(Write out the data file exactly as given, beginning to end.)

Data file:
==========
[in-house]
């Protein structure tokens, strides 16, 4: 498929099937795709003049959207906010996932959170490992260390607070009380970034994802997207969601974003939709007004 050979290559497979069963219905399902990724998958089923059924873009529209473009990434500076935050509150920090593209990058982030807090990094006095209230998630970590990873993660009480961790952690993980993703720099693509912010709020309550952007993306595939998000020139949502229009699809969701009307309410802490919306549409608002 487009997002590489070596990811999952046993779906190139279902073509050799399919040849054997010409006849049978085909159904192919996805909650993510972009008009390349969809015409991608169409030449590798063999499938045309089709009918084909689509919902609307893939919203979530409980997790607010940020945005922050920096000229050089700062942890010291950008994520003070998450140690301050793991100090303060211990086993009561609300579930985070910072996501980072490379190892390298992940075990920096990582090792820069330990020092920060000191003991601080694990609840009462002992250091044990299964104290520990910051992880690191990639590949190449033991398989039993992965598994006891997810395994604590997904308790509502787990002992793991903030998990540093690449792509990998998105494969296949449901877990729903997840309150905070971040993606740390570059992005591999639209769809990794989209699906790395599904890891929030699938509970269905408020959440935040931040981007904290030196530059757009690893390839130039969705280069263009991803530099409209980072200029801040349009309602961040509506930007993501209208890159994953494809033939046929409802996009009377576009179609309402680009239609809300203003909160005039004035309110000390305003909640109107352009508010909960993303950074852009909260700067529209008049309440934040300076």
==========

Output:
[in-house]
């Protein structure tokens, strides 16, 4: 498929099937795709003049959207906010996932959170490992260390607070009380970034994802997207969601974003939709007004 050979290559497979069963219905399902990724998958089923059924873009529209473009990434500076935050509150920090593209990058982030807090990094006095209230998630970590990873993660009480961790952690993980993703720099693509912010709020309550952007993306595939998000020139949502229009699809969701009307309410802490919306549409608002 487009997002590489070596990811999952046993779906190139279902073509050799399919040849054997010409006849049978085909159904192919996805909650993510972009008009390349969809015409991608169409030449590798063999499938045309089709009918084909689509919902609307893939919203979530409980997790607010940020945005922050920096000229050089700062942890010291950008994520003070998450140690301050793991100090303060211990086993009561609300579930985070910072996501980072490379190892390298992940075990920096990582090792820069330990020092920060000191003991601080694990609840009462002992250091044990299964104290520990910051992880690191990639590949190449033991398989039993992965598994006891997810395994604590997904308790509502787990002992793991903030998990540093690449792509990998998105494969296949449901877990729903997840309150905070971040993606740390570059992005591999639209769809990794989209699906790395599904890891929030699938509970269905408020959440935040931040981007904290030196530059757009690893390839130039969705280069263009991803530099409209980072200029801040349009309602961040509506930007993501209208890159994953494809033939046929409802996009009377576009179609309402680009239609809300203003909160005039004035309110000390305003909640109107352009508010909960993303950074852009909260700067529209008049309440934040300076």